Two of the best-characterized classes of ATP-dependent chromatin remodeling complexes, the SWI/SNF and ISWI family, show conserved homology from yeast to humans. Biochemical studies suggest SWI/SNF- and ISWI-based complexes have distinct but overlapping chromatin remodeling activities (Narlikar et al., 2001). BRG1 and SNF2h represent the motor protein of these major mammalian remodeling complexes and genetic analysis has indicated that these ATPase activities do not complement each other (Elfring et al., 1994). Both proteins are found complexed with other subunits which appear to be involved in targeting the remodeling activity to gene-specific promoters as well as to enhance the overall ATPase function (Corona et al., 1999; Eberharter et al., 2001; Hassan et al., 2002). To dissect the distinct remodeling function of BRG1 and to determine if ATPase activity from another remodeling protein could function within the context of the SWI/SNF complex, a chimeric protein was created using the ATPase domain of SNF2h flanked by the N- and C-terminal regions derived from BRG1, designated B-S-B (Fig. 2). In vitro remodeling assays suggest the B-S-B chimera is active; however, the mechanism of remodeling appears to be specific and determined by the molecular characteristics provided by the ATPase present (Fan et al., 2003, 2005). In vivo chromatin remodeling assays, using the MMTV reporter system, revealed that the B-S-B chimera was unable to substitute for wild-type BRG1 in GR-mediated transcriptional activity or hormone induced chromatin remodeling assays suggesting the ATPase activities of BRG1 and SNF2h are not functionally interchangeable. These results suggest that BRG1 remodeling activity is absolutely required for hormone-dependent transcription from the MMTV promoter and that this activity cannot be supplied by chimeric proteins containing SNF2h ATPase activity or other chromatin remodeling complexes present (Fan et al., 2005; Trotter and Archer, 2004) (Fig. 2). Although the ATPase domain appears to dictate the outcome of the remodeling event, these studies demonstrate the activities of BRG1 and SNF2h are not necessarily interchangeable regarding NR-mediated chromatin remodeling and transcriptional activation suggesting the different remodeling functions may be critical to their specific biological roles (Fan et al., 2005).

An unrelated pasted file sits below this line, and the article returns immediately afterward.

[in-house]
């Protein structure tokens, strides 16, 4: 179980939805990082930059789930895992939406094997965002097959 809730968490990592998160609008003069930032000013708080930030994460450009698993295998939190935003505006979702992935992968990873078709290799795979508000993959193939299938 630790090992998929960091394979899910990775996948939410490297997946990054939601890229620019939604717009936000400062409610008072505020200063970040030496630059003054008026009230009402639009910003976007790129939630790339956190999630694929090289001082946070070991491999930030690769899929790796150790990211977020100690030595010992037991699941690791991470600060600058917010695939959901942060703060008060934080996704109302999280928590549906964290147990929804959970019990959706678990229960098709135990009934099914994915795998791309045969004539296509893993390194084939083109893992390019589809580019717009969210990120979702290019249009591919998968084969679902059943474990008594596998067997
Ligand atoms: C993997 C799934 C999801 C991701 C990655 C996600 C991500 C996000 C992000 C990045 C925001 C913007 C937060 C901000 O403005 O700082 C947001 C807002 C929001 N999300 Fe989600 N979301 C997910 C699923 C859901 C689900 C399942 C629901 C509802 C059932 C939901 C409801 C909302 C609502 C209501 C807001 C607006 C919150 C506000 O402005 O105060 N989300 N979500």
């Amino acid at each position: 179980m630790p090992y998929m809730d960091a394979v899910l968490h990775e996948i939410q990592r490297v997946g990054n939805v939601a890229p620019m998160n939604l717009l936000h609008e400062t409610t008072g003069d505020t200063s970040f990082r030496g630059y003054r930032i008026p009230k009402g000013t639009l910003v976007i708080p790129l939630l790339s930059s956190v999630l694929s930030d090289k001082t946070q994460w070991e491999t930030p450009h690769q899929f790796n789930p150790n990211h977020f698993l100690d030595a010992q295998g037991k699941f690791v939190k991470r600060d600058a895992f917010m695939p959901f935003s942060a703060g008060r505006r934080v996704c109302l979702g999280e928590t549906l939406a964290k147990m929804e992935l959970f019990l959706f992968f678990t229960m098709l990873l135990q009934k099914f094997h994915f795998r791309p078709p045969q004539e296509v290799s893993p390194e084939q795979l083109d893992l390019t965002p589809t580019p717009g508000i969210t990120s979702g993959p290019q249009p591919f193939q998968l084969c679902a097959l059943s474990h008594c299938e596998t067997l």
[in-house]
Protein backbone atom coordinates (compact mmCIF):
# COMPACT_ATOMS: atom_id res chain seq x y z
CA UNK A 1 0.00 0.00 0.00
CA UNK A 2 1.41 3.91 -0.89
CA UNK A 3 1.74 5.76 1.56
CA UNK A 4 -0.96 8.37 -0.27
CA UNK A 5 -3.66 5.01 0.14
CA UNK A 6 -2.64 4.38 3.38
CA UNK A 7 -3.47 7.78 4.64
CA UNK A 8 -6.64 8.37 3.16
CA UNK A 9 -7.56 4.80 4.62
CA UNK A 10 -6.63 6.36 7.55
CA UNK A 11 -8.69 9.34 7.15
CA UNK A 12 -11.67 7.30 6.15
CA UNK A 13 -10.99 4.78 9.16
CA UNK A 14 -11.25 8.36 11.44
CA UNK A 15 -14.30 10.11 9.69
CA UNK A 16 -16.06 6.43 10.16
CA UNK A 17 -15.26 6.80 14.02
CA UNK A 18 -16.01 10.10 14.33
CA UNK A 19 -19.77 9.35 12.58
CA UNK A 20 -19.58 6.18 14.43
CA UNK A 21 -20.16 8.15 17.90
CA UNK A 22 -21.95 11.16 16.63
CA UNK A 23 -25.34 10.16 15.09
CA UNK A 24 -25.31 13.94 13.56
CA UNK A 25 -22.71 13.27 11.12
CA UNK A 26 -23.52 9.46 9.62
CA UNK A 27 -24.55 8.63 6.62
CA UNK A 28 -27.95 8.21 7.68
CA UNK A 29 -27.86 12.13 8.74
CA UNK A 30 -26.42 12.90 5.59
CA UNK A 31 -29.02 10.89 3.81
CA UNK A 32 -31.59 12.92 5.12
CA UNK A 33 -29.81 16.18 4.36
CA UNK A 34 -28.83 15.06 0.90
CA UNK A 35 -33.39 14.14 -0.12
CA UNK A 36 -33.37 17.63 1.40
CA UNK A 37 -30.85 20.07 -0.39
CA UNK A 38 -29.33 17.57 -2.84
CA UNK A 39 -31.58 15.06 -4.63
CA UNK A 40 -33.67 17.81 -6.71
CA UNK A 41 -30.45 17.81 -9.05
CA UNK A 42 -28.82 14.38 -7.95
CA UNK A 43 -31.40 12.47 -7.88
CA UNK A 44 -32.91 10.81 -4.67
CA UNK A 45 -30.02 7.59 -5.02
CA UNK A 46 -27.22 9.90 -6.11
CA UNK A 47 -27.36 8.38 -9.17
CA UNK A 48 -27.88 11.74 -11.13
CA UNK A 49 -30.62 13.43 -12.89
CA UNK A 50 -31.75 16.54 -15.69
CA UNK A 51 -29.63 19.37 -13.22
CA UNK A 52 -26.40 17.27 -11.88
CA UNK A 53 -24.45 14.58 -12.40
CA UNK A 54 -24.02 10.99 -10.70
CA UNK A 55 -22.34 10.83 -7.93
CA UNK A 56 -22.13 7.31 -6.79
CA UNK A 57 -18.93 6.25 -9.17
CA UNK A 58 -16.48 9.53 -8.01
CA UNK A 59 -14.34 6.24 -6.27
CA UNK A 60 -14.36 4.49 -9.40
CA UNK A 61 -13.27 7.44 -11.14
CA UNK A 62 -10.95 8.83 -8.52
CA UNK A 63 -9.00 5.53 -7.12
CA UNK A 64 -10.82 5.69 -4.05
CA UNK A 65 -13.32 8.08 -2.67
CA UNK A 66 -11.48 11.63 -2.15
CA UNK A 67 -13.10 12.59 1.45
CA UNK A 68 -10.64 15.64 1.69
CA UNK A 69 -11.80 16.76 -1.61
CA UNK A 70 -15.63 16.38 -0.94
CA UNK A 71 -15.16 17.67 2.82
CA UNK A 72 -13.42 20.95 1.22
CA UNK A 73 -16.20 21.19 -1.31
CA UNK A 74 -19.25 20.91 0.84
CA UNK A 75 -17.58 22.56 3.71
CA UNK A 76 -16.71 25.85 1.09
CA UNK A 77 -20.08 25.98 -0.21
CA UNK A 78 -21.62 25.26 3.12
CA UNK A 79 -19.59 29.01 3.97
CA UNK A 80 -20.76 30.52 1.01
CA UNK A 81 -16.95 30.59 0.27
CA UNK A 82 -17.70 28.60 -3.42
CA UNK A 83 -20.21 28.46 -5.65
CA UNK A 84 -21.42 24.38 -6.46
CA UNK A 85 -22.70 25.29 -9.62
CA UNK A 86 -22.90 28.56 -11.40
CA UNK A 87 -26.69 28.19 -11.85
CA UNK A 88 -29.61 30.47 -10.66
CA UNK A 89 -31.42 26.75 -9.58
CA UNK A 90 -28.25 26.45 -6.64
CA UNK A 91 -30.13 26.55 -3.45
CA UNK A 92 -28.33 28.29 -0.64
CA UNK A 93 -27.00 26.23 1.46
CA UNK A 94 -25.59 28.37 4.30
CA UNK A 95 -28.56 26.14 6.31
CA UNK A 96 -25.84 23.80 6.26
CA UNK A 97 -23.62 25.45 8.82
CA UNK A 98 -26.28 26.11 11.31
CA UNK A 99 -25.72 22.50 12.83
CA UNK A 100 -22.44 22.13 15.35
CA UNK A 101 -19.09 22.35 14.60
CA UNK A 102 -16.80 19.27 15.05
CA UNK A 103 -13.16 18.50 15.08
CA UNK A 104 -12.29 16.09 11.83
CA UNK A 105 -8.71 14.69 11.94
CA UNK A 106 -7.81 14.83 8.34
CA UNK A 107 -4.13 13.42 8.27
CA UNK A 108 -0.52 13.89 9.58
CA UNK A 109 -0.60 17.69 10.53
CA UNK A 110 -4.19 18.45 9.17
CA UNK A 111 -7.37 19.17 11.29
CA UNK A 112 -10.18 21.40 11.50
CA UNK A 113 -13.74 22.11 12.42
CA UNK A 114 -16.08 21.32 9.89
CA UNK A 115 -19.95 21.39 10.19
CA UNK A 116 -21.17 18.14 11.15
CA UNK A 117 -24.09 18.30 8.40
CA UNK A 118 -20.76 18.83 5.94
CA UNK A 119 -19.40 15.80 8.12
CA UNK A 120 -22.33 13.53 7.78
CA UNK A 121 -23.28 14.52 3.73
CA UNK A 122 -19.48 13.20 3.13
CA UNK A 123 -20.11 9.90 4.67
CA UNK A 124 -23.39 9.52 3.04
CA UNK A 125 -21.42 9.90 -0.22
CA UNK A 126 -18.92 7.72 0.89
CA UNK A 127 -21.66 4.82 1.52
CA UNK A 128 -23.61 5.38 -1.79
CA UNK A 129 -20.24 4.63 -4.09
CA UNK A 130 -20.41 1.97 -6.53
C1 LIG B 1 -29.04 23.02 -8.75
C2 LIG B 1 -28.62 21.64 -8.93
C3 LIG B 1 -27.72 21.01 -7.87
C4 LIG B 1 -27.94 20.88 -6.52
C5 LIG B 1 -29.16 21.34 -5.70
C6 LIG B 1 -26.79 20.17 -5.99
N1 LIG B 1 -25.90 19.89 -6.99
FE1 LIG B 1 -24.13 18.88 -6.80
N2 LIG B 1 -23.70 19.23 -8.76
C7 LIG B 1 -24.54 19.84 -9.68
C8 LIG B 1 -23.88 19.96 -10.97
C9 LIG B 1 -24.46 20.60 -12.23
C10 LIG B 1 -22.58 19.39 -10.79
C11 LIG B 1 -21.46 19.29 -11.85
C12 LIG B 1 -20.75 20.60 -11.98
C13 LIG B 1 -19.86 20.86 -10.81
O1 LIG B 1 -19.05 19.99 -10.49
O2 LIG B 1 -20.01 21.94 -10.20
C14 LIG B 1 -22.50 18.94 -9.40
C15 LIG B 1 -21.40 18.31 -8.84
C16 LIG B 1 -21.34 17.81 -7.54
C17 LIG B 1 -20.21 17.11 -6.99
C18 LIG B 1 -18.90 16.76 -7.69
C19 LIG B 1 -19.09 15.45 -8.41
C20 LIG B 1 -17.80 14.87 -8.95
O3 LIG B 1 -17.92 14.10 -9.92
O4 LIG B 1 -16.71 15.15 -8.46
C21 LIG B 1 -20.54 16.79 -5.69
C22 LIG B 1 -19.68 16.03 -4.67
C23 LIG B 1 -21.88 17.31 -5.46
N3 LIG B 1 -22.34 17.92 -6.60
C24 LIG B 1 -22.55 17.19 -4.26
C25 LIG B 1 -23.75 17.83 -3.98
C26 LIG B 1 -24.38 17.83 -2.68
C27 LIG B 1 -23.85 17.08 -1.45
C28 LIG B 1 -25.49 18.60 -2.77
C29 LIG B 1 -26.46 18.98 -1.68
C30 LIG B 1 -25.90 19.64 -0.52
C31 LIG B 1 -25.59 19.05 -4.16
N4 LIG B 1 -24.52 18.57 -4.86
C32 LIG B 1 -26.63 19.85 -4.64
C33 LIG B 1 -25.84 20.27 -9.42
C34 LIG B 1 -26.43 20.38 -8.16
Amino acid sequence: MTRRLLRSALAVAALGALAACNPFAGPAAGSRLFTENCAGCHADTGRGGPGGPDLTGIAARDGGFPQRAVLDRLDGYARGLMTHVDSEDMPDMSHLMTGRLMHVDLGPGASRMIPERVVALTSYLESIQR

The MMTV promoter can also be used to evaluate transcriptional activation of other NRs. For PR and AR, SWI/SNF remodeling activity is a requirement for hormone-mediated transcriptional activation from MMTV. Studies have shown PR competes with GR for available BRG1 in the presence of glucocorticoid resulting in inhibition of the GR/BRG1 association (Fryer and Archer, 1998). Androgen receptor-mediated transcriptional activation of MMTV is impaired in the absence of BRG1 or hBrm suggesting AR recruitment of SWI/SNF is vital for promoter regulation (Huang et al., 2003). Many studies have utilized the MMTV promoter system to examine the role of the SWI/SNF remodeling complex in NR-mediated transcription regulation and these observations may also be found for other NR-responsive genes. Estrogen receptor (ER) has been shown to require BRG1 activity for ER-mediated transcriptional activity (Chiba et al., 1994; Muchardt and Yaniv, 1993). In BRG1-null cells, ERα-mediated transcriptional initiation of estrogen-responsive genes was diminished; however, upon BRG1 reintroduction, ER transcription activity was found to be restored. Recruitment of the SWI/SNF complex is not limited to the type I NRs. The remodeling complex has also been found to associate with transcription activation of RAR/RXR and VDR/RXR indicating involvement of SWI/SNF in a wide range of NR-mediated events (Hsiao et al., 2003; Koszewski et al., 2003).

5. Concluding remarks

Multicellular organisms use NR-mediated transcriptional mechanisms in response to physiological, metabolic, or environmental signals with the recruitment of functionally distinct and diverse cofactors which appear to be tissue-, receptor-, ligand-, and/or promoter-specific. These cofactors are often found in association with larger protein complexes which await recruitment by activated NRs to site-specific targets. Although, the role of chromatin remodeling in NR-mediated gene activation has been the main focus of this review, the recruitment of other chromatin modifying enzymes including histone acetyltransferases and histone deacetylases, as part of coactivator and co-repressors, also influences transcriptional events. There is evidence that cells utilize ATP-dependent chromatin remodeling complexes to aid in the recruitment of histone modifying enzymes (Peterson and Workman, 2000; Hassan et al., 2001). Although, remodeling complexes, such as mammalian SWI/SNF, have been shown to play important roles in transcriptional regulation mediated by a variety of NRs, these enzymatic complexes have also been associated with transcriptional repression as demonstrated by activated NCoR and Mi-2/NURD complexes (Fujita et al., 2003). Historically, analysis of NR transcriptional activity has focused on the contributions of chromatin remodeling and assembly of the pre-initiation complex; however, clear roles for remodeling complexes in processes, such as elongation, termination, splicing as well as heterochromatin assembly, suggest a potentially larger field of study must be considered (Horn and Peterson, 2006; Sims et al., 2004; Corey et al., 2003; Batsche et al., 2006; Alen et al., 2002; Morillon et al., 2003). Finally, numerous microarray and chip-on-chip data sets clearly point to various classes of hormonally responsive genes that will be dependent on promoter specificity and biological content for a final transcriptional disposition (Wang et al., 2004; Johnson et al., 2006; Wan and Nordeen, 2003). To this end, the clear mechanistic insights gained from functional interactions between ATP-dependent chromatin remodeling machines and nuclear receptors may provide a way forward to better understand the precise sequence of events involved in transcriptional activation.